AVAILABLE NOW!!! The Cary Grant Sanatorium and Playhouse - A disgraced Hollywood starlet, Donna Darling, and two-time German Army deserter, Séamus von Funck, meet in 1942 at an idyllic Ohio home for unwed mothers—or a Nazi abortion slaughterhouse, depending on whom you talk to. Their love endures despite the efforts of a power-hungry congressman, an overzealous religious tabloid, and Donna's Hollywood past. (Psst, it includes Cary Grant.) They prevail despite Séamus being a suspected Nazi spy and America's first prisoner of the second World War—and also the first to escape.

Available now!!

Available now!!
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About Me

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Will Tinkham has published six novels: THE CARY GRANT SANATORIUM AND PLAYHOUSE, THE GREAT AMERICAN SCRAPBOOK, THE ADVENTURES OF HANK FENN, BONUS MAN, NO HAPPIER STATE, and ALICE AND HER GRAND BELL. He lives and writes in Minneapolis, MN. His short fiction has been published on three continents and he long ago attended Bread Loaf on a scholarship. An actor of little renown, his credits do include the Guthrie Theater and Theatre in the Round. @WillTinkhamfictionist on Facebook

Monday, August 7, 2017

On Bryan Ferry and Clara Barton

Got home late last evening and snipped off my second wristband in two nights. That alone should be cause for a blog post. The fact that I'd seen Bryan Ferry at the Palace Theater, then saw some genuine theater with Linda Sue Anderson as Clara Barton at the Bryant Lake Bowl was cause for much reflection on my part.

Bryan Ferry brought me back to an early '80s Roxy Music show in Oakland and the years between wishing I was half as cool as him. Yet, for the last half of the Saturday night show, all that cool was stripped away as he positively beamed back at a truly adoring audience. I don't know if I've ever witnessed such a mutual thrill between band and crowd. (“Avalon” begins playing on Pandora as I write this.)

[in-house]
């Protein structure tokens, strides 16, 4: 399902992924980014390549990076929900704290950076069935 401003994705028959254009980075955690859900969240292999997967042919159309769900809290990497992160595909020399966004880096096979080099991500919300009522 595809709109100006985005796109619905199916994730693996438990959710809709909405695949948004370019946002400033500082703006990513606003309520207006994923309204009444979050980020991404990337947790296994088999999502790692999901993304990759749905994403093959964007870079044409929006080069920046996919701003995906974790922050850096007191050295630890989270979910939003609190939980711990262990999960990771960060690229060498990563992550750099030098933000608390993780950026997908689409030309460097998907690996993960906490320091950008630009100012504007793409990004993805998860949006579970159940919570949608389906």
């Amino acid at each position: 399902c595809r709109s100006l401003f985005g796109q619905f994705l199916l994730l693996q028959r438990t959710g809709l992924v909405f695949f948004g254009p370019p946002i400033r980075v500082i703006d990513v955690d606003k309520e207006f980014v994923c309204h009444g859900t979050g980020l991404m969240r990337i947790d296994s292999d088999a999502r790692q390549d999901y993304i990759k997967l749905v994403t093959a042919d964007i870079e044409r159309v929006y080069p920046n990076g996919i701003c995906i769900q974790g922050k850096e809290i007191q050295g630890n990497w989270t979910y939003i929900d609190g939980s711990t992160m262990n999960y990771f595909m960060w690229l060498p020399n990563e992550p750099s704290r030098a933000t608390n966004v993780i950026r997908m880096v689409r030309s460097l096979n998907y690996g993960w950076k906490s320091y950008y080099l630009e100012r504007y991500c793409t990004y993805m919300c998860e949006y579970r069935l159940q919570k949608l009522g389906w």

Linda Sue Anderson, on the other hand, sat front and center on the tiny, bleak BLB stage and took the audience on. As Clara Barton, she spoke on the atrocities committed at the most notorious of Civil War prisons and demanded we listen to her story—their story, the story of tens of thousands of unknown Union soldiers buried at Andersonville. Themselves They Made Immaculate (the play's title derives from the way southern whites presented themselves once the post-war finger-pointing began) is Barton's testimony before Congress concerning the horrors of the prison camp and the tireless search for the identities of those buried there. A Fringe Festival must (and ends with two shows next weekend). Info.


Of course these two events are hopelessly incongruous, yet both hit me where I've lived, whether it be a young rock'n'roll fan longing for the cool or an old historical fictionist wishing he could tell a story that well. Fine weekend. Have a nice week.

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